However, these products sell, precisely because buyers believe that having lighter skin leads to to success and happiness.
In Dakar and so many other places, even women who are aware of the dangers fall prey to the idea that if only their skin were lighter, their lives would be better.
"Some young men prefer women with fair skin," Emilie said. "This leads them [the women] to bleach their skins."
Some men encourage their partners to use these creams, according to Ly. Some even buy these expensive products on their behalf.
Many women are also influenced by their female friends and relatives.
"Women who lighten their skins are part of a group," said Ly. "Those who don't, belong to another group."
"Women bleach their skin to come across as modern women who can modify their skin tone as they wish."
Even more worrying is the widespread habit of bleaching one's skin during pregnancy, according to Ly, who says it is fashionable for women to look fairer at the baby's presentation party.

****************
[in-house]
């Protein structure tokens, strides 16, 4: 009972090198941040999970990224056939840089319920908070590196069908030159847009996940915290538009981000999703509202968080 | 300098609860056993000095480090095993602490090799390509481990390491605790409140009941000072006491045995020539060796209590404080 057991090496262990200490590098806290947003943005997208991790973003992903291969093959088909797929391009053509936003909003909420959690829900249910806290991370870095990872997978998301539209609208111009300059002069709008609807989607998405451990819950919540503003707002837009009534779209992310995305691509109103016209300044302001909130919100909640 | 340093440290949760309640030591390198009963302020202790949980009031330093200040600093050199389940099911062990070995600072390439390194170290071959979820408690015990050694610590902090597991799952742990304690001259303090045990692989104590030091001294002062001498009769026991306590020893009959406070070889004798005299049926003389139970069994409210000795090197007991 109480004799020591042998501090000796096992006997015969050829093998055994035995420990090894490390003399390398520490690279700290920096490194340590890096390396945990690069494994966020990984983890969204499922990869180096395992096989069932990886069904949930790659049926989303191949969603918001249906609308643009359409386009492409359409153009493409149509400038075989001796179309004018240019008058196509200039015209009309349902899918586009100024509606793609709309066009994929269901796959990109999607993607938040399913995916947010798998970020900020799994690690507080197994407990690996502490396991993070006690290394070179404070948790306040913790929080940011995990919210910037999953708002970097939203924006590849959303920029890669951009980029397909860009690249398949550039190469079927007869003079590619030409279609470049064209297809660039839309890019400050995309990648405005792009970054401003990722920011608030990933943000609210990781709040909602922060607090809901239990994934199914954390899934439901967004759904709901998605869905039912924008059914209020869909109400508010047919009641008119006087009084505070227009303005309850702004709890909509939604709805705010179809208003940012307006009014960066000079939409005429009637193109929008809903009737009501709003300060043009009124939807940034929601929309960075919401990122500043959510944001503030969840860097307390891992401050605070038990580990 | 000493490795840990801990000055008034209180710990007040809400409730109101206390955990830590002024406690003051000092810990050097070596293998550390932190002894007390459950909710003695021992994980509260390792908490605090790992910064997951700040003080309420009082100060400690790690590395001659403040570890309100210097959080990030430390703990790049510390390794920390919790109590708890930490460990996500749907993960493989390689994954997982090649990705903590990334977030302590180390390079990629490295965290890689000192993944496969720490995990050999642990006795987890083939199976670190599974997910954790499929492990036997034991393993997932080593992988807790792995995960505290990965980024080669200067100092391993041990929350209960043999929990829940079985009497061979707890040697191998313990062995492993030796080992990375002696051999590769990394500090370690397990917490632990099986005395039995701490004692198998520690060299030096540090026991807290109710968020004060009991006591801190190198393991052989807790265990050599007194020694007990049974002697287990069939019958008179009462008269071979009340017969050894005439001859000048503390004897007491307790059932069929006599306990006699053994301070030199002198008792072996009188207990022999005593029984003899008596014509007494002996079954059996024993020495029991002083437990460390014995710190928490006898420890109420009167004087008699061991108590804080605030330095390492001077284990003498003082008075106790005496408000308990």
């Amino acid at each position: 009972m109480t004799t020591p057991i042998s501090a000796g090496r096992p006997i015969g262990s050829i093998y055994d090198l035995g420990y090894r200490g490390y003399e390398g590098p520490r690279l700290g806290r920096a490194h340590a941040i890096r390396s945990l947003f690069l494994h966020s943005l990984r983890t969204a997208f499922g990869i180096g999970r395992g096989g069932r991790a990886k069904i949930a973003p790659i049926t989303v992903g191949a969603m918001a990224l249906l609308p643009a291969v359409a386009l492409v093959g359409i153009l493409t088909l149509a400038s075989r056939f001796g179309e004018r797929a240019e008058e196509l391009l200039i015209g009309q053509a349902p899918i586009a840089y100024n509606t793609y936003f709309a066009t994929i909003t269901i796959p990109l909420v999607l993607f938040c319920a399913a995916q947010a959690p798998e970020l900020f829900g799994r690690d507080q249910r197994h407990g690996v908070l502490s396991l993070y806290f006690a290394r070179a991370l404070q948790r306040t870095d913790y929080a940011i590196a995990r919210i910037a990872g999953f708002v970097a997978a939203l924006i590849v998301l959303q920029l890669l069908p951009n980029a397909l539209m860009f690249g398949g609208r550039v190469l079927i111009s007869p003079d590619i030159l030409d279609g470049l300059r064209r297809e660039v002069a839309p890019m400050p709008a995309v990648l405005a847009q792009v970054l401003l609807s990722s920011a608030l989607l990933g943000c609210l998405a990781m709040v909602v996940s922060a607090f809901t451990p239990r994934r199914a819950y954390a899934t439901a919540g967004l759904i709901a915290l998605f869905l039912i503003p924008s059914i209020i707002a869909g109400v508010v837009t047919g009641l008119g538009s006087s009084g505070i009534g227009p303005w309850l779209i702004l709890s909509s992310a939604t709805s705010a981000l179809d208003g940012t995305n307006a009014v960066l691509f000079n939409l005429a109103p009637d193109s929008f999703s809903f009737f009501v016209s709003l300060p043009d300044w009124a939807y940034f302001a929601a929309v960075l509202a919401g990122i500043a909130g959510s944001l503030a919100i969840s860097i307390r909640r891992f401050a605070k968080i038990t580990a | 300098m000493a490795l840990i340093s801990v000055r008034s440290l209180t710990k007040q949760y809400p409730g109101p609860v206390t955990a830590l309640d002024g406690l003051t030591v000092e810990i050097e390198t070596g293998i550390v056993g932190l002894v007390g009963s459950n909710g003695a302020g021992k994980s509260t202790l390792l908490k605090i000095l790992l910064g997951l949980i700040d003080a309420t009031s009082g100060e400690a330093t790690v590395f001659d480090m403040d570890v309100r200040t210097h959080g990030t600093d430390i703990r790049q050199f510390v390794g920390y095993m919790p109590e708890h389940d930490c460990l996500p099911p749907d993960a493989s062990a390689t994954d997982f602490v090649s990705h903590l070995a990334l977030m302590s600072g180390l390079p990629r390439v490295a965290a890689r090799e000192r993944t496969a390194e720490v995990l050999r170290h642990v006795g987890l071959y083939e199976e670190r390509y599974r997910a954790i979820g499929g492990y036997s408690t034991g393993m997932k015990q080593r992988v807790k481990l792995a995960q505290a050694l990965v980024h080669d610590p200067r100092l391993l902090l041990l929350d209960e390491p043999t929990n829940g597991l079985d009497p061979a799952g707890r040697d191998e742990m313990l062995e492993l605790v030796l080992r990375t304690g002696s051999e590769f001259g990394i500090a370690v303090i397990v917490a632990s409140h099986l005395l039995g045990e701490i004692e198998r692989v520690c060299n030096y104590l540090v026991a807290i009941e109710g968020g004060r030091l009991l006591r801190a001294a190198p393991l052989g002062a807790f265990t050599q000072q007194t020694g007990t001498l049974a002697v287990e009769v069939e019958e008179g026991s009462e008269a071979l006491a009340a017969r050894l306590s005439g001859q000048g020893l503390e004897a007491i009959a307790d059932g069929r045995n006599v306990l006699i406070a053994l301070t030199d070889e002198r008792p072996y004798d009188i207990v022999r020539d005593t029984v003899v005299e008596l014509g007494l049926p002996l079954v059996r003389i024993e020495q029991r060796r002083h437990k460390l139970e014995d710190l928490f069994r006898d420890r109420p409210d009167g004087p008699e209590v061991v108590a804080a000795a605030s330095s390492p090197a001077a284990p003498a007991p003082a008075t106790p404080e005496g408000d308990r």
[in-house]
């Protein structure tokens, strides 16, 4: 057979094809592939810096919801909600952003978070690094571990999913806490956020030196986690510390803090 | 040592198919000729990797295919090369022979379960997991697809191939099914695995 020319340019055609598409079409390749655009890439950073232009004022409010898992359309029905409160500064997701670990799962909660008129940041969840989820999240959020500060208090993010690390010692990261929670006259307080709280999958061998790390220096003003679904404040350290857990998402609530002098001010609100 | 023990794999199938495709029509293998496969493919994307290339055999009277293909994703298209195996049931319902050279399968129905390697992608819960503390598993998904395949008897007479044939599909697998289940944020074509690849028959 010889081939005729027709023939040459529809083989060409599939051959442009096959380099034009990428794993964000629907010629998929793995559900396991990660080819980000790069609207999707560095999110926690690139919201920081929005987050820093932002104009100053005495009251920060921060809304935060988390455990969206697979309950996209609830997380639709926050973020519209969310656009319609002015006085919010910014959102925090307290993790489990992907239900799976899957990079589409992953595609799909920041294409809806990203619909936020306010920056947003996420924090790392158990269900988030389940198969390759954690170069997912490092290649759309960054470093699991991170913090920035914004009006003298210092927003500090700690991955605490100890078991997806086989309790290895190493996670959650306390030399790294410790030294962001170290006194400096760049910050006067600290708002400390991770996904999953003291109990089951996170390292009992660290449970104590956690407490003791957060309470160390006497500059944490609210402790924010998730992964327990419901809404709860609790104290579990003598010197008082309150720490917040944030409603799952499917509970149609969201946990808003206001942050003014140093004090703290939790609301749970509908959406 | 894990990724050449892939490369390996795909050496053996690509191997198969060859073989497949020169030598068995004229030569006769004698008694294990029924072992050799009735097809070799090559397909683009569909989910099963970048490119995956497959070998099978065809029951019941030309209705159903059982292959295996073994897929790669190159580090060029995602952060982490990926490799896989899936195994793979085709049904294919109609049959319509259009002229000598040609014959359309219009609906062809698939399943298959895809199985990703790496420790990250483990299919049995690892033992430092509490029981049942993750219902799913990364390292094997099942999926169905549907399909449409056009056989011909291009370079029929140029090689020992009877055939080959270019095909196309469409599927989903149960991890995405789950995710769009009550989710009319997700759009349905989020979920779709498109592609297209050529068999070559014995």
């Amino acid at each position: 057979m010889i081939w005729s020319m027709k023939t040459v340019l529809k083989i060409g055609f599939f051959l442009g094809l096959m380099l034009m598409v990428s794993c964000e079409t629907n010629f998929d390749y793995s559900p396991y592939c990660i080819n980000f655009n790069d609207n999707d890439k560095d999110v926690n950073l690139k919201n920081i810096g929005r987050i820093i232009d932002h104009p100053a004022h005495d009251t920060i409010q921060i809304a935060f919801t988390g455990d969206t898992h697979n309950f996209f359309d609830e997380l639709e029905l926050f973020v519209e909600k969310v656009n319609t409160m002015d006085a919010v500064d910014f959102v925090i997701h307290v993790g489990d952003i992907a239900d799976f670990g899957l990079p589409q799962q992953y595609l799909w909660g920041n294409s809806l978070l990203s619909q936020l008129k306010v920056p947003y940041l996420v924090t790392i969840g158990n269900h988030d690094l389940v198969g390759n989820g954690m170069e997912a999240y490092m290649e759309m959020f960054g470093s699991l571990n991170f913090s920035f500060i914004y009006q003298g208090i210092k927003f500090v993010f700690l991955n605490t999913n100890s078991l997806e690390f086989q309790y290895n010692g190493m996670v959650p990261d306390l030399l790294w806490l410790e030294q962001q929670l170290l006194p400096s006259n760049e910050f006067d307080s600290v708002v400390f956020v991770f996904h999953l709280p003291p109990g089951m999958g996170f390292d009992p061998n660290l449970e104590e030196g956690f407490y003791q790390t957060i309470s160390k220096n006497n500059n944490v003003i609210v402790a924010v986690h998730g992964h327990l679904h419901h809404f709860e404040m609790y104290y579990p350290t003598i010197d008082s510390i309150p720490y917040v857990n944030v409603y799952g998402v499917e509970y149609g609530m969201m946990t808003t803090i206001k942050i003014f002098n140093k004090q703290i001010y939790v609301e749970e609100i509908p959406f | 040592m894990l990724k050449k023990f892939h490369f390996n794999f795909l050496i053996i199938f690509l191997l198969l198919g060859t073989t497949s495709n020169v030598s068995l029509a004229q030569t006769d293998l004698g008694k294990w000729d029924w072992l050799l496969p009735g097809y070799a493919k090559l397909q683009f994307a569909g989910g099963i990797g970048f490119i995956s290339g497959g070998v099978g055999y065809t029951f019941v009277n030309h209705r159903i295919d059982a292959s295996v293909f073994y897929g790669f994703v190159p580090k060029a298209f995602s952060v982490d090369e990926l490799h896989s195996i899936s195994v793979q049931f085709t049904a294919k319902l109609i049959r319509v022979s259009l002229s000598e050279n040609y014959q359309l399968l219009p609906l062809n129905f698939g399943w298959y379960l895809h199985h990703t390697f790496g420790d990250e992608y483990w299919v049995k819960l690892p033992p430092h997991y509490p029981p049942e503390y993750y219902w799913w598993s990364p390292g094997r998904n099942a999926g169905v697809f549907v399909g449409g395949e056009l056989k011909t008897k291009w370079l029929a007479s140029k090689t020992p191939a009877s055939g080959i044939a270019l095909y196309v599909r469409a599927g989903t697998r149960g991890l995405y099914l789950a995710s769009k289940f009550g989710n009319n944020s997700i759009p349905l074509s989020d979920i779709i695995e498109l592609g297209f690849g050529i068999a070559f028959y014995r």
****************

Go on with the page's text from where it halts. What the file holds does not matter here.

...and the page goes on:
During pregnancy, the woman's skin is even more vulnerable and there are worries that the corticoids contained in some creams may increase the risks of diabetes for the baby.
According to Ly, some cosmetic companies act irresponsibly. They don't always clearly indicate on the tube that it contains dangerous chemicals, she said.
Sadly, many women who realize that these creams are harmful find it difficult to kick the habit.
"As soon as they stop," said Ly, "their tone becomes darker, and people around them assume they have a problem. So they resume. It's a vicious circle, an addiction."
Additional reporting by Gallagher Fenwick and Idrissa Sane.